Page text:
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Concern grows that human medical waste implicated in virus spillovers

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There is some concern among health experts that monkeypox and other infectious diseases could be transmitted to animals via human medical waste as cases of the virus surge outside of Africa, the president of the World Organization of Animal Health said on Thursday.

Scientists are flummoxed as to what is driving the current crop of monkeypox cases - mostly identified in Europe so far - given they are predominantly not linked to travel to Africa, where it is endemic.

More than 550 confirmed cases of monkeypox have been reported by at least 30 countries in the latest outbreak, according to the World Health Organization (WHO).

As the virus circulates outside of Africa, there is an opportunity for spill back into animal populations, which could potentially make the virus endemic in countries beyond Africa.

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“As we’ve seen with COVID-19, one thing that comes up is... disposable human medical waste because we are concerned about rodents picking this up,” said William Karesh, speaking at a monkeypox briefing convened by the WHO.

“Like a rural local clinic that’s putting their waste outside until it’s disposed of properly later in the week,” he added.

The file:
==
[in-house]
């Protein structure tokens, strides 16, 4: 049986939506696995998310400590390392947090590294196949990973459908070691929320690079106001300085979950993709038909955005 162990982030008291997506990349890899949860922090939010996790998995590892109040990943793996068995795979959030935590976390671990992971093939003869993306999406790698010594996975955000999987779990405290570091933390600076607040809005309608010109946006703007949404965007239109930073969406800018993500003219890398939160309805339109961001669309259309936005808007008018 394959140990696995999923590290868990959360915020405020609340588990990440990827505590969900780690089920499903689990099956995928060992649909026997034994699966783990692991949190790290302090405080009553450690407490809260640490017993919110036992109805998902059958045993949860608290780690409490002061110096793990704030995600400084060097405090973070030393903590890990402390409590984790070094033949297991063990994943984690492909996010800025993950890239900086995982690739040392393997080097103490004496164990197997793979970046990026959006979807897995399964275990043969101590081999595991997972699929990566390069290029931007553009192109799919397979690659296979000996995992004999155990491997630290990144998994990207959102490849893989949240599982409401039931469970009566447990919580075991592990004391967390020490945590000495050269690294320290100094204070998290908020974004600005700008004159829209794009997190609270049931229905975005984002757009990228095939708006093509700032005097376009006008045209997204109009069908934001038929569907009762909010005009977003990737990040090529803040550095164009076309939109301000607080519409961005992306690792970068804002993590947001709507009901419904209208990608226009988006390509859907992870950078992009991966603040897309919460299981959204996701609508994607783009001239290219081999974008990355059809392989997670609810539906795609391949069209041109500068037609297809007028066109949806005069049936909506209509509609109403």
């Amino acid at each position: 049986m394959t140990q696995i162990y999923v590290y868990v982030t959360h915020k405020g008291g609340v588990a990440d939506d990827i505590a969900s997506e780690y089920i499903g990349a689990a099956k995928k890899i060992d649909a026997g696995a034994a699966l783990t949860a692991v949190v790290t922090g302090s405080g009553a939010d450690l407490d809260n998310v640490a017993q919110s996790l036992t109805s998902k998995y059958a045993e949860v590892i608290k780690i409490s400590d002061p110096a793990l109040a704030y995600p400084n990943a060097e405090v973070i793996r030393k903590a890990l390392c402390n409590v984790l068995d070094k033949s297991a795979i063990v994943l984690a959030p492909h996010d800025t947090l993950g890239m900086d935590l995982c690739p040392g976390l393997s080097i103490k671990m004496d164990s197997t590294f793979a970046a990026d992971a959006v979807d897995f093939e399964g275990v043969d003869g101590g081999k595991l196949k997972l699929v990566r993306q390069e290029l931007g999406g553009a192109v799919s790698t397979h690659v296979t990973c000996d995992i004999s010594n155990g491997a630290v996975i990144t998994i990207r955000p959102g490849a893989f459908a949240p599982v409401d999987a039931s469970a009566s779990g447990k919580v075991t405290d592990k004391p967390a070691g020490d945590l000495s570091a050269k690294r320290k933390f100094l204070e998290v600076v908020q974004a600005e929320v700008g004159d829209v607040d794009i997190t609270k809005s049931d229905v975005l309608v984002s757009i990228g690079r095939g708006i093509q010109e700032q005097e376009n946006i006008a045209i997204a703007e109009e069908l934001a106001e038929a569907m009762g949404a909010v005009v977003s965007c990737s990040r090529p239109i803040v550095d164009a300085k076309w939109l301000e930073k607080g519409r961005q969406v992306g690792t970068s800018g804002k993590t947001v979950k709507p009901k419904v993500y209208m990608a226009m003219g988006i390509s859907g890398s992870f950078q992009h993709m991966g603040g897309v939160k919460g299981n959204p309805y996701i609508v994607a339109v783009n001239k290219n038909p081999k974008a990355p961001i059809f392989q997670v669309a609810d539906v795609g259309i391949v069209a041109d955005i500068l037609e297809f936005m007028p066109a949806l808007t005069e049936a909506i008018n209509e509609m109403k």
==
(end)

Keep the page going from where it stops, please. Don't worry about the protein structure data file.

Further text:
Countries in Africa have experienced sporadic monkeypox outbreaks since the virus was first discovered in humans in 1970. In Nigeria, there has been an ongoing outbreak since 2017.

The virus was discovered in laboratory monkeys in 1958, and since then various animal species including squirrels and rats have been identified as susceptible to it.

It is understood to have jumped to humans from the animals it which it circulates, but which species are implicated in the spillover remains unclear, Karesh said.

Read more:

Omicron sub-variant fuels Portugal’s COVID-19 surge

Health agency confirms community spread of monkeypox in England

Reports of monkeypox in non-endemic countries suggests undetected transmission: WHO

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